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So hypothetically speaking, let's say there's a string of DNF's on a Listing with a high Difficulty, which is really hard to find. Finally someone gets kind of fed up and posts an NM, requesting a "welfare check" on the cache. The CO checks, and the cache is still in place. The CO did not do anything physically to the cache, other than to take a glance to confirm it was still there. Under your explanation of things, it sounds like an OM would be inappropriate and a Note won't clear the attribute. How do they get rid of the NM attribute in this case?

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[...]

I clearly stated that I think a performed maintenance log is ok if something has been fixed which concerns the cache.

[...]

 

You actually do exactly this when deleting an unappropriate NM attribute.

 

touchstone argued that he writes performed maintenance logs when deleting bogus logs (that was not about NM logs, but in general).

 

As to your statement, that depends on one personal's definition of fixing a problem of the cache. In my opinion deleting an inappropriate NM attribute by deleting it directly (as it has been possible for a long time) makes more sense.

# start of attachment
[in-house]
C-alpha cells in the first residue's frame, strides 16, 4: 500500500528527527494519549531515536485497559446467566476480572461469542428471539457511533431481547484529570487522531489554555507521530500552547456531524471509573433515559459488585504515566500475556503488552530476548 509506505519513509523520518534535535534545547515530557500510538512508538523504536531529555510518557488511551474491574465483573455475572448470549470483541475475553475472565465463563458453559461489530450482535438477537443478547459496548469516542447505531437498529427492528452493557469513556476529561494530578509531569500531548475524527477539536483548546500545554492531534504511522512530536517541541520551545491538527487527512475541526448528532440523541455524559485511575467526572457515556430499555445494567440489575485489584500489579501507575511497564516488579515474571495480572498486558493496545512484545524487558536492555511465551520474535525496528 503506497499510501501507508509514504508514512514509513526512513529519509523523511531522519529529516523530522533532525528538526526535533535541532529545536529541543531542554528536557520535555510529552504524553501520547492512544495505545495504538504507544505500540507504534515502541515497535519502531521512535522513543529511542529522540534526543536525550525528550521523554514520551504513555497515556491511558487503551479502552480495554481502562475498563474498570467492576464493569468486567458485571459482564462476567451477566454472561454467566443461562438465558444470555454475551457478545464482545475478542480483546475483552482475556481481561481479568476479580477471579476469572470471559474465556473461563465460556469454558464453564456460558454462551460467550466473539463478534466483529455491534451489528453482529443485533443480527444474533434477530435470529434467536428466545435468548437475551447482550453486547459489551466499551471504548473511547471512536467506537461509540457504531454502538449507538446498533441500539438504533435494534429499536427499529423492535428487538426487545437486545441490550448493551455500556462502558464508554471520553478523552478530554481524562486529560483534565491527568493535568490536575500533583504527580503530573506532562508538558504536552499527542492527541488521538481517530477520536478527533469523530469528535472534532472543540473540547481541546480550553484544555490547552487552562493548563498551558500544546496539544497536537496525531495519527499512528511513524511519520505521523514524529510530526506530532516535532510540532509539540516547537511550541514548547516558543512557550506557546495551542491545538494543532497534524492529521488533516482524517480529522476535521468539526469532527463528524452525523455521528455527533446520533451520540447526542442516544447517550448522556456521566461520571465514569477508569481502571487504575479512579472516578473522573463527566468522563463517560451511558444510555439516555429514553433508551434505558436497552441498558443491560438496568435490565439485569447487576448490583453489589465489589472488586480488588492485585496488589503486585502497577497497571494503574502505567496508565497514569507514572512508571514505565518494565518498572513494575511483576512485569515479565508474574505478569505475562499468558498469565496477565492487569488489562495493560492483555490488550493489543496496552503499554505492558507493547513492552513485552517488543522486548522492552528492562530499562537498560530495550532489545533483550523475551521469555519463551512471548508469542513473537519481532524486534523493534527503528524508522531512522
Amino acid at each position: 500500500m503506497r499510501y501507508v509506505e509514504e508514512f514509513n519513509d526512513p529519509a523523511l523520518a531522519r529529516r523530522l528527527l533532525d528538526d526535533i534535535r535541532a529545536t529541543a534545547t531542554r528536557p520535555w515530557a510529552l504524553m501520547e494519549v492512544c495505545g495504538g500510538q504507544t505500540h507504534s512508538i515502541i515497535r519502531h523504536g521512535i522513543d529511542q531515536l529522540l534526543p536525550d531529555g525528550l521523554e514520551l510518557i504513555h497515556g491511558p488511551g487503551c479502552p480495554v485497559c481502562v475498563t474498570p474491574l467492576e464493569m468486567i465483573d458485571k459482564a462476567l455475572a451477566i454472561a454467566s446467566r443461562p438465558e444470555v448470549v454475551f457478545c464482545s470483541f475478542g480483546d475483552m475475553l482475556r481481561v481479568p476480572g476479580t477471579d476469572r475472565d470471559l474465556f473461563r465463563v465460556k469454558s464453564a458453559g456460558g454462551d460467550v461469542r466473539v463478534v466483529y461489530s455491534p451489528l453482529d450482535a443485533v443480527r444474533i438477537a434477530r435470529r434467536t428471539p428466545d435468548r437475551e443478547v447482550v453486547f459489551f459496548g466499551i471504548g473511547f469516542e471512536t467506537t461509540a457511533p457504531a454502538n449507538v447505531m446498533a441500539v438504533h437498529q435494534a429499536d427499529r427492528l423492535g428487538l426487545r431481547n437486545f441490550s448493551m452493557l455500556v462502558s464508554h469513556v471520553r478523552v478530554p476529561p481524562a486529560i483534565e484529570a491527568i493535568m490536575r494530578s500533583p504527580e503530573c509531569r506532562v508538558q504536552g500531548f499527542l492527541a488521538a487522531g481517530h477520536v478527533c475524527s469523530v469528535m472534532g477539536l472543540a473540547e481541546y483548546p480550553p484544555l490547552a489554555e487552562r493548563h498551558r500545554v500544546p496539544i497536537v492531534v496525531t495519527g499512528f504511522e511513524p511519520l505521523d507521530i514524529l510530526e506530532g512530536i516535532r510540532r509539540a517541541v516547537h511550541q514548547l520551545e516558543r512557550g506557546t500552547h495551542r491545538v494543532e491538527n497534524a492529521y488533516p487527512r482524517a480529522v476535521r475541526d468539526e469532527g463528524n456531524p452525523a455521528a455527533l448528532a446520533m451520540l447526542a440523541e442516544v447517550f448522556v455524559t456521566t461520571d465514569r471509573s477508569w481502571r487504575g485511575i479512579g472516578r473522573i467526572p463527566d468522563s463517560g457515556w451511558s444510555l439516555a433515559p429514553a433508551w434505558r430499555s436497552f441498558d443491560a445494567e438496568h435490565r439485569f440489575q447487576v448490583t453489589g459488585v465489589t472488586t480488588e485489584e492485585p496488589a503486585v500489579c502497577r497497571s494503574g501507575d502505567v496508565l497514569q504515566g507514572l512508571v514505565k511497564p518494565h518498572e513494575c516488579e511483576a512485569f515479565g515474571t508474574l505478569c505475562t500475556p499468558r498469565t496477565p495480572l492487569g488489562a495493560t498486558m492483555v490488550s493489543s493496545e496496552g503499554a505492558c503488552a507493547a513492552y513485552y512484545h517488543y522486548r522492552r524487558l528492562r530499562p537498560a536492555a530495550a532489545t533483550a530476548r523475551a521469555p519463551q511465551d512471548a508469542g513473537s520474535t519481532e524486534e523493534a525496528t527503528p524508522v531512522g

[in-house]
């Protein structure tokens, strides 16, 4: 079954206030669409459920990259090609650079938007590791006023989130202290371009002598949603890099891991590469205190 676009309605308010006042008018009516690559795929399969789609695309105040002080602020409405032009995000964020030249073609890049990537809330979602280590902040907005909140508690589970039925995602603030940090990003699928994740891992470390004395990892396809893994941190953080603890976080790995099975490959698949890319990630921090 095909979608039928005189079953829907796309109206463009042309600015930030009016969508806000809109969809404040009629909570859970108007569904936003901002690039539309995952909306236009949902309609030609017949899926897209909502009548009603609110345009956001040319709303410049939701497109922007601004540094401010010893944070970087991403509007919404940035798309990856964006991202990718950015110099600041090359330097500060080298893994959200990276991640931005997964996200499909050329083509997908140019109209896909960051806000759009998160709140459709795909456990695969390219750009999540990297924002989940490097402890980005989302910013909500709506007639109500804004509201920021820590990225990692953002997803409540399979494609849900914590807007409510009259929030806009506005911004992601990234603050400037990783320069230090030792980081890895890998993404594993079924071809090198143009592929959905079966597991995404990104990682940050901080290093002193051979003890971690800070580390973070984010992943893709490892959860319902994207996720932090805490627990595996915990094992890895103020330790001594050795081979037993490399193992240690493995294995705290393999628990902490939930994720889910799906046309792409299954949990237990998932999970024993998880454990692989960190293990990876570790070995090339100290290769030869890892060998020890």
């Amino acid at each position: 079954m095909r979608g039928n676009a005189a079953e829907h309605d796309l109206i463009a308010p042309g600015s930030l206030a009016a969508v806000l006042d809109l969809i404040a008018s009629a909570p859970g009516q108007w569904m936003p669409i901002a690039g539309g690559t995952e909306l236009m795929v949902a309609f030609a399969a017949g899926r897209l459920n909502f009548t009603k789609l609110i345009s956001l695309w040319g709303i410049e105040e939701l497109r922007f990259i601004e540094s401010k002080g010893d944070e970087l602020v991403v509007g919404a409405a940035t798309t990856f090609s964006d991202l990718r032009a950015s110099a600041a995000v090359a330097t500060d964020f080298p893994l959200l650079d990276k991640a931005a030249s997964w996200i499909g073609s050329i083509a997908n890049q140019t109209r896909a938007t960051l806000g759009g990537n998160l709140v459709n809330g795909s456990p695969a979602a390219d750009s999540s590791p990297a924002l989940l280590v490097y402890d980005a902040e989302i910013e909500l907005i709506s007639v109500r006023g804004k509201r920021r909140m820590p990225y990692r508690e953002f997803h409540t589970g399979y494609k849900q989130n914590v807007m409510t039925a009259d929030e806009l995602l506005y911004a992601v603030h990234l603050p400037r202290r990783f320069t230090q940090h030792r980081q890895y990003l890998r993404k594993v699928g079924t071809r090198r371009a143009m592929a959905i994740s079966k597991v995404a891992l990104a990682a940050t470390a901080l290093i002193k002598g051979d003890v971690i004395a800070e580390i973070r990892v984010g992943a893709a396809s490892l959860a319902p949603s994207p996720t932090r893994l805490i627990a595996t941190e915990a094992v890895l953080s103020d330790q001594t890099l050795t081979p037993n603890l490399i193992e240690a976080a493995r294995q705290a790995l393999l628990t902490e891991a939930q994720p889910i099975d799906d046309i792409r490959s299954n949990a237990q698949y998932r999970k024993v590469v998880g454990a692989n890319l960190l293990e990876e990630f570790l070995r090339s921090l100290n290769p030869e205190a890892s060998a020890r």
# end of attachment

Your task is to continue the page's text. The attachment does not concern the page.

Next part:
Edited by cezanne

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If one uses performed maintenance for irrelevant things (like deleting an log noone cares about), then the role of the performed maintenance log as an alert that something of relevance got done gets lost.

I'm having a hard time imagining when an NM log would be one no one cares about.

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If one uses performed maintenance for irrelevant things (like deleting an log noone cares about), then the role of the performed maintenance log as an alert that something of relevance got done gets lost.

I'm having a hard time imagining when an NM log would be one no one cares about.

 

First, oberve that touchstone suggested to log performed maintenance after every log deletion (as he considers log deletion as maintenance while I don't).